Claude Lorrain bathed this view of Tivoli in shimmering, translucent washes whose tonal range represents a continuum of light and shadow that both defines and dematerializes form. Characteristically, he silhouetted forms against expanses of golden Italian light. The pen-and-ink study on the verso may have been made first as a compositional outline for the drawing on the recto.
More than thirty views of Tivoli, one of Claude's favorite subjects, survive. As always, he focused on the landscape rather than village architecture. He drew this study from nature, rather than composing it in the studio, and he may have used it in preparing a painting.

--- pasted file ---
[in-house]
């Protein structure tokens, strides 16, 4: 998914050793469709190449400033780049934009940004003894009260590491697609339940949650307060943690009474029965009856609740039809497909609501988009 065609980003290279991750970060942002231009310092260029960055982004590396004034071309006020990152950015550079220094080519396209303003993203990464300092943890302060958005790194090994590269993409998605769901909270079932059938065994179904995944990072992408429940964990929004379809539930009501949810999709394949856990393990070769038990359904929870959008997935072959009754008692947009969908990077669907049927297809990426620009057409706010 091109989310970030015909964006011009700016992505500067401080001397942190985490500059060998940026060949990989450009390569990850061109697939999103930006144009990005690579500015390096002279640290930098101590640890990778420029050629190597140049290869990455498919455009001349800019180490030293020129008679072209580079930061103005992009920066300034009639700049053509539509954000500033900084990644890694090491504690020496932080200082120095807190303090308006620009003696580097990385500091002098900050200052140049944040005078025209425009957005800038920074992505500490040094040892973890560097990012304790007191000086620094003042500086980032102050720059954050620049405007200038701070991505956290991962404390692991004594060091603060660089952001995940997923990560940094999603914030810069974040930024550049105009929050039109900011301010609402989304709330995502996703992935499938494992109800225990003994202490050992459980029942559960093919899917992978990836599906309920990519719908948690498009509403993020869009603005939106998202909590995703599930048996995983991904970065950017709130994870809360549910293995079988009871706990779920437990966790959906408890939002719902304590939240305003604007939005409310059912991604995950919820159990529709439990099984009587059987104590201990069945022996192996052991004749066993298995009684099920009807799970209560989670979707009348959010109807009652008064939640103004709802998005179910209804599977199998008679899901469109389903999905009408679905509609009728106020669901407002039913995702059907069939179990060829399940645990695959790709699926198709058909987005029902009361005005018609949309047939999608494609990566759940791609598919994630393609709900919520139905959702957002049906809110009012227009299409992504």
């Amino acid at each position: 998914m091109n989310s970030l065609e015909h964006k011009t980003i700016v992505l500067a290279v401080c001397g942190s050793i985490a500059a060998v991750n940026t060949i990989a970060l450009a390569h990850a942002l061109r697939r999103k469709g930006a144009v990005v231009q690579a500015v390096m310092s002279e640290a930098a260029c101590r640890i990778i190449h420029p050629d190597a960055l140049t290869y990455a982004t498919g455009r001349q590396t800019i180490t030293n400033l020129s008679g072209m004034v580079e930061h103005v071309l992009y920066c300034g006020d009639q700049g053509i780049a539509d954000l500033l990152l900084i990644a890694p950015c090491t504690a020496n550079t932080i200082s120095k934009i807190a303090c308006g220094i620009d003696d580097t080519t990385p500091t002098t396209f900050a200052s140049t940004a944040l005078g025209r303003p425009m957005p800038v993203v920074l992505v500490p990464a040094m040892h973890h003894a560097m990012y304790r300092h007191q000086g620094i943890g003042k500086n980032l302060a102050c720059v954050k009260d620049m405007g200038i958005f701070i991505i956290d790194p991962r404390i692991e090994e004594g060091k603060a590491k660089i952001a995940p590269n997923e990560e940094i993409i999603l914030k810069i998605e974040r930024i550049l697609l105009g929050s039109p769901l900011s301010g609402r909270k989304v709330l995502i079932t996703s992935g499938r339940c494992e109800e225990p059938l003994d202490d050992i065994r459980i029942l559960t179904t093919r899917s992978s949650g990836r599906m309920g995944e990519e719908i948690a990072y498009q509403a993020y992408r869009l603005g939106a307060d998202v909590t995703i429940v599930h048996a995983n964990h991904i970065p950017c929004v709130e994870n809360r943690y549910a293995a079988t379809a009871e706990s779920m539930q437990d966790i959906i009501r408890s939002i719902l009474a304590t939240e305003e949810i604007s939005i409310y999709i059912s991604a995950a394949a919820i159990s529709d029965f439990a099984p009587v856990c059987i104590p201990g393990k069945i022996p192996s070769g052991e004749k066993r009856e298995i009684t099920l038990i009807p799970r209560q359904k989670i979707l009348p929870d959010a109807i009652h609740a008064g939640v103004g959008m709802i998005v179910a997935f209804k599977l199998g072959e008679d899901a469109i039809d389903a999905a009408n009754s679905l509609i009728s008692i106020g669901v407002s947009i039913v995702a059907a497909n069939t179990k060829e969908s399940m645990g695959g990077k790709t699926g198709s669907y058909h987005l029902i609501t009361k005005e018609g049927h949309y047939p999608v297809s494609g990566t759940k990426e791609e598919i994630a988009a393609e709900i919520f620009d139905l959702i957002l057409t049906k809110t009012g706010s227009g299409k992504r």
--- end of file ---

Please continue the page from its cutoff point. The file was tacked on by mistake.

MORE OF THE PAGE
According to a German painter colleague, Joachim von Sandrart, Tivoli played a role in Claude's decision to paint en plein air (outdoors) rather than only in the studio: "[I]n Tivoli, in the wild rocks at the famous cascade . . . he found me painting from life and saw that I painted many works from nature itself, making nothing from imagination; this pleased himself so much that he applied himself eagerly to adopting the same method."